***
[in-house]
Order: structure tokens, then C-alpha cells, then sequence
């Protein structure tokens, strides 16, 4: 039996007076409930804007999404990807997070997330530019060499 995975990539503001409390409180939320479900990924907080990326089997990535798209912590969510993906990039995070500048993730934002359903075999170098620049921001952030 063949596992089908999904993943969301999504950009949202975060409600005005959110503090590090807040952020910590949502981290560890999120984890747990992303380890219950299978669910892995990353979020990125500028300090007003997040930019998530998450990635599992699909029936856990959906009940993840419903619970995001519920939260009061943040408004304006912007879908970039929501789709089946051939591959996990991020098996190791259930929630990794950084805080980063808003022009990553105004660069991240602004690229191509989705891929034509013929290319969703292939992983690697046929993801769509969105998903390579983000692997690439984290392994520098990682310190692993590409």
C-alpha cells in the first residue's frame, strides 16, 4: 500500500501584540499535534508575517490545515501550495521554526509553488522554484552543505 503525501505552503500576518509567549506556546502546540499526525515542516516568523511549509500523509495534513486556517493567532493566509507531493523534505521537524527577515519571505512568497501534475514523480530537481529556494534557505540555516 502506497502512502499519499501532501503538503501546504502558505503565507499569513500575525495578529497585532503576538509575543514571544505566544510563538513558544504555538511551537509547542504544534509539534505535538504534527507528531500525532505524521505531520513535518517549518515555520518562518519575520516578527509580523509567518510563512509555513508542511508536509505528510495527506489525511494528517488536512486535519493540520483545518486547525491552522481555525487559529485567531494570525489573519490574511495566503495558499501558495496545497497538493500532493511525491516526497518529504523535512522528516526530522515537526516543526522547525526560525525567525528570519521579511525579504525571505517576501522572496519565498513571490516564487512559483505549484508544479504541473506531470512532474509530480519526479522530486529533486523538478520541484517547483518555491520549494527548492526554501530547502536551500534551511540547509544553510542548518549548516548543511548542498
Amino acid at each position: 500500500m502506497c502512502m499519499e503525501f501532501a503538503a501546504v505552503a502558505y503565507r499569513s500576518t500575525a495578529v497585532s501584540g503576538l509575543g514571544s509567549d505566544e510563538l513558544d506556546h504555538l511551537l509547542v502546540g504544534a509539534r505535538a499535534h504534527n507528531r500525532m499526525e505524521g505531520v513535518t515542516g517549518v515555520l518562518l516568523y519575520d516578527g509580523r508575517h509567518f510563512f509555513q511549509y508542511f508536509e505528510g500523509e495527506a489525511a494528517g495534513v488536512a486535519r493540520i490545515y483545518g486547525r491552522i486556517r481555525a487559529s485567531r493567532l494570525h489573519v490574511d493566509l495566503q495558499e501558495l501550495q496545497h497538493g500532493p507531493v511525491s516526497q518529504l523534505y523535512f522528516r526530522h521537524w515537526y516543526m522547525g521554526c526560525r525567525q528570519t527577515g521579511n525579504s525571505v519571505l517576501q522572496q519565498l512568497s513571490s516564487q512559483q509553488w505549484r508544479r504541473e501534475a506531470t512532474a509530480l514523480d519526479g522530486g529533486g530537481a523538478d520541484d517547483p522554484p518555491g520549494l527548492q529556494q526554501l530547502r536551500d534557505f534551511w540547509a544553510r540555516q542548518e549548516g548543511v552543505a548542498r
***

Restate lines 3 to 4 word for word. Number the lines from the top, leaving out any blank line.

């Protein structure tokens, strides 16, 4: 039996007076409930804007999404990807997070997330530019060499 995975990539503001409390409180939320479900990924907080990326089997990535798209912590969510993906990039995070500048993730934002359903075999170098620049921001952030 063949596992089908999904993943969301999504950009949202975060409600005005959110503090590090807040952020910590949502981290560890999120984890747990992303380890219950299978669910892995990353979020990125500028300090007003997040930019998530998450990635599992699909029936856990959906009940993840419903619970995001519920939260009061943040408004304006912007879908970039929501789709089946051939591959996990991020098996190791259930929630990794950084805080980063808003022009990553105004660069991240602004690229191509989705891929034509013929290319969703292939992983690697046929993801769509969105998903390579983000692997690439984290392994520098990682310190692993590409």
C-alpha cells in the first residue's frame, strides 16, 4: 500500500501584540499535534508575517490545515501550495521554526509553488522554484552543505 503525501505552503500576518509567549506556546502546540499526525515542516516568523511549509500523509495534513486556517493567532493566509507531493523534505521537524527577515519571505512568497501534475514523480530537481529556494534557505540555516 502506497502512502499519499501532501503538503501546504502558505503565507499569513500575525495578529497585532503576538509575543514571544505566544510563538513558544504555538511551537509547542504544534509539534505535538504534527507528531500525532505524521505531520513535518517549518515555520518562518519575520516578527509580523509567518510563512509555513508542511508536509505528510495527506489525511494528517488536512486535519493540520483545518486547525491552522481555525487559529485567531494570525489573519490574511495566503495558499501558495496545497497538493500532493511525491516526497518529504523535512522528516526530522515537526516543526522547525526560525525567525528570519521579511525579504525571505517576501522572496519565498513571490516564487512559483505549484508544479504541473506531470512532474509530480519526479522530486529533486523538478520541484517547483518555491520549494527548492526554501530547502536551500534551511540547509544553510542548518549548516548543511548542498